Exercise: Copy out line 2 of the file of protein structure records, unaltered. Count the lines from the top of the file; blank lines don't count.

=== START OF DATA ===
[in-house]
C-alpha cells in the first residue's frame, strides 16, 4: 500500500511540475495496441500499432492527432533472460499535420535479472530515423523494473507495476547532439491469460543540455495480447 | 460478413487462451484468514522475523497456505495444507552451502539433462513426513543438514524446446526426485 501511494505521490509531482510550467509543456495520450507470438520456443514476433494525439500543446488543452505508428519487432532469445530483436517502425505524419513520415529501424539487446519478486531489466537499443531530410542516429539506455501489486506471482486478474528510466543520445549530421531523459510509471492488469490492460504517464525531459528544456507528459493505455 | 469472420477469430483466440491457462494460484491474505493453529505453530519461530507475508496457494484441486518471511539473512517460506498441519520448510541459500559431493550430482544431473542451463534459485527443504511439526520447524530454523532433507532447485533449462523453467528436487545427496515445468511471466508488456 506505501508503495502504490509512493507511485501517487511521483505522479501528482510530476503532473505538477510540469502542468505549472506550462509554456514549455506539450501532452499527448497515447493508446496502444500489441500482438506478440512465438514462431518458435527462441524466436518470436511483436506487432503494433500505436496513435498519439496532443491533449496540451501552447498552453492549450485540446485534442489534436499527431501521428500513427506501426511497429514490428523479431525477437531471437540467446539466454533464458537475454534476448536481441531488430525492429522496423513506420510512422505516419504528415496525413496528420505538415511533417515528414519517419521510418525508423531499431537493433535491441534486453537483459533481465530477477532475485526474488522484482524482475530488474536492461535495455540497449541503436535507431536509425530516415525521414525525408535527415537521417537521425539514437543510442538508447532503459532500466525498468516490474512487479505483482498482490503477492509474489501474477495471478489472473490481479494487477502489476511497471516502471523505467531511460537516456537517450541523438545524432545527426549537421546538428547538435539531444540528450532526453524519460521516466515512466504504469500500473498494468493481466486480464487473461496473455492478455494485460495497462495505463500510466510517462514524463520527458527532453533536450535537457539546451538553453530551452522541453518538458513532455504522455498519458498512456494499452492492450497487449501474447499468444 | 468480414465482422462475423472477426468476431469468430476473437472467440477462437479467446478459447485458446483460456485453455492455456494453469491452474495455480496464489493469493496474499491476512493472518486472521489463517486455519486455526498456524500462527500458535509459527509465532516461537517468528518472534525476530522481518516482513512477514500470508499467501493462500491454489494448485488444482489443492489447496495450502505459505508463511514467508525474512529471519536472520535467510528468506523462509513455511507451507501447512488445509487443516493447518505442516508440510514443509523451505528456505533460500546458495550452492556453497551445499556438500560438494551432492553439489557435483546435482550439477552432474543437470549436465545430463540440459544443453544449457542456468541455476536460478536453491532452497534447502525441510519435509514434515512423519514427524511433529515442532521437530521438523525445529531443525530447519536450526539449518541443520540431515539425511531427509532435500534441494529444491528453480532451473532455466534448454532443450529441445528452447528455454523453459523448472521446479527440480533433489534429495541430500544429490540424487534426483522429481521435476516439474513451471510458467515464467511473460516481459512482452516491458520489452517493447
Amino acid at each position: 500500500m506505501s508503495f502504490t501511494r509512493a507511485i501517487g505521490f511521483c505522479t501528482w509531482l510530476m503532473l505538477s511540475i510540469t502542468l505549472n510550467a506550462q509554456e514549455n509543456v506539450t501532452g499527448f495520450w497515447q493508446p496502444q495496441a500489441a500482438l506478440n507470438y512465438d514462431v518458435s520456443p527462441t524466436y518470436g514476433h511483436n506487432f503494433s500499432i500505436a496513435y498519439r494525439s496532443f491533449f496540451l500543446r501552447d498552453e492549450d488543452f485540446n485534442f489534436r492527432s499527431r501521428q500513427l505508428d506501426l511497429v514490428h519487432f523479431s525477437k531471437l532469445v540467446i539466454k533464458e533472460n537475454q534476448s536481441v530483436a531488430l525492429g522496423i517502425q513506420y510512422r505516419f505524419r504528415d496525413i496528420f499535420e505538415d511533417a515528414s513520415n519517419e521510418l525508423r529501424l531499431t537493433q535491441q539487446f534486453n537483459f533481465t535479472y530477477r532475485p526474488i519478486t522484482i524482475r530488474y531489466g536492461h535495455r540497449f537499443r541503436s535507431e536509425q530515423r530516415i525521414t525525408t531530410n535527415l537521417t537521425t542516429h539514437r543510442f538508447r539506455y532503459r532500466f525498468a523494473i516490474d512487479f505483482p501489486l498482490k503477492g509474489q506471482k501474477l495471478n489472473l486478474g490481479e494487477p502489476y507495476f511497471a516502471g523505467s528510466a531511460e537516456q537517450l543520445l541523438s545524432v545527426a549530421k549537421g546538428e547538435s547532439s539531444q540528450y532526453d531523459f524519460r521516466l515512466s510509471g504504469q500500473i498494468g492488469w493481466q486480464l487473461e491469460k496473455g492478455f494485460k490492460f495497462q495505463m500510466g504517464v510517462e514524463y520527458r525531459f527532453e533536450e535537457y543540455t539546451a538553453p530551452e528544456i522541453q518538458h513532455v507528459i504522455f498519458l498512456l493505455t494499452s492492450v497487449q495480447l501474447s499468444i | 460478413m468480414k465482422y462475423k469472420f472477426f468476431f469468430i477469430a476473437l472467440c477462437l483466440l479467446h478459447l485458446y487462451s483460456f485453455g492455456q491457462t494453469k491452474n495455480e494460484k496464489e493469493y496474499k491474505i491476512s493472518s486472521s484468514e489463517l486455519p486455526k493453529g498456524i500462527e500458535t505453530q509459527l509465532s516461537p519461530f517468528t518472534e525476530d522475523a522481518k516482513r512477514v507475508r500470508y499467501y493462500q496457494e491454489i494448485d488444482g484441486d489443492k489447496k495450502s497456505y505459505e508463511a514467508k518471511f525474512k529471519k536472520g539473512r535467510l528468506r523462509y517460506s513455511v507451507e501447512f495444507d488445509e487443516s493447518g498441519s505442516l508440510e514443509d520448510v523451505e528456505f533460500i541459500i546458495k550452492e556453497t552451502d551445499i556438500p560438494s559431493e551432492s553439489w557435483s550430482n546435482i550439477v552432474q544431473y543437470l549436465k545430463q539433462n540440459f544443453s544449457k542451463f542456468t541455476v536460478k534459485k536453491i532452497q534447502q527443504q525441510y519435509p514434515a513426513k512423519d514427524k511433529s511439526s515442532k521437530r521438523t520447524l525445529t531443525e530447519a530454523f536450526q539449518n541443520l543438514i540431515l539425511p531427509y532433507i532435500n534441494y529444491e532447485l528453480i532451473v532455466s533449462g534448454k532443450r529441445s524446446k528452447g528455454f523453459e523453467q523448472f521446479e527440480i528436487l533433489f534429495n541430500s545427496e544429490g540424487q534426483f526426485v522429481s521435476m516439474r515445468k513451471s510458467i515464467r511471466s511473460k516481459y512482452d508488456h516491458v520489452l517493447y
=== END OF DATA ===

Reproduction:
C-alpha cells in the first residue's frame, strides 16, 4: 500500500511540475495496441500499432492527432533472460499535420535479472530515423523494473507495476547532439491469460543540455495480447 | 460478413487462451484468514522475523497456505495444507552451502539433462513426513543438514524446446526426485 501511494505521490509531482510550467509543456495520450507470438520456443514476433494525439500543446488543452505508428519487432532469445530483436517502425505524419513520415529501424539487446519478486531489466537499443531530410542516429539506455501489486506471482486478474528510466543520445549530421531523459510509471492488469490492460504517464525531459528544456507528459493505455 | 469472420477469430483466440491457462494460484491474505493453529505453530519461530507475508496457494484441486518471511539473512517460506498441519520448510541459500559431493550430482544431473542451463534459485527443504511439526520447524530454523532433507532447485533449462523453467528436487545427496515445468511471466508488456 506505501508503495502504490509512493507511485501517487511521483505522479501528482510530476503532473505538477510540469502542468505549472506550462509554456514549455506539450501532452499527448497515447493508446496502444500489441500482438506478440512465438514462431518458435527462441524466436518470436511483436506487432503494433500505436496513435498519439496532443491533449496540451501552447498552453492549450485540446485534442489534436499527431501521428500513427506501426511497429514490428523479431525477437531471437540467446539466454533464458537475454534476448536481441531488430525492429522496423513506420510512422505516419504528415496525413496528420505538415511533417515528414519517419521510418525508423531499431537493433535491441534486453537483459533481465530477477532475485526474488522484482524482475530488474536492461535495455540497449541503436535507431536509425530516415525521414525525408535527415537521417537521425539514437543510442538508447532503459532500466525498468516490474512487479505483482498482490503477492509474489501474477495471478489472473490481479494487477502489476511497471516502471523505467531511460537516456537517450541523438545524432545527426549537421546538428547538435539531444540528450532526453524519460521516466515512466504504469500500473498494468493481466486480464487473461496473455492478455494485460495497462495505463500510466510517462514524463520527458527532453533536450535537457539546451538553453530551452522541453518538458513532455504522455498519458498512456494499452492492450497487449501474447499468444 | 468480414465482422462475423472477426468476431469468430476473437472467440477462437479467446478459447485458446483460456485453455492455456494453469491452474495455480496464489493469493496474499491476512493472518486472521489463517486455519486455526498456524500462527500458535509459527509465532516461537517468528518472534525476530522481518516482513512477514500470508499467501493462500491454489494448485488444482489443492489447496495450502505459505508463511514467508525474512529471519536472520535467510528468506523462509513455511507451507501447512488445509487443516493447518505442516508440510514443509523451505528456505533460500546458495550452492556453497551445499556438500560438494551432492553439489557435483546435482550439477552432474543437470549436465545430463540440459544443453544449457542456468541455476536460478536453491532452497534447502525441510519435509514434515512423519514427524511433529515442532521437530521438523525445529531443525530447519536450526539449518541443520540431515539425511531427509532435500534441494529444491528453480532451473532455466534448454532443450529441445528452447528455454523453459523448472521446479527440480533433489534429495541430500544429490540424487534426483522429481521435476516439474513451471510458467515464467511473460516481459512482452516491458520489452517493447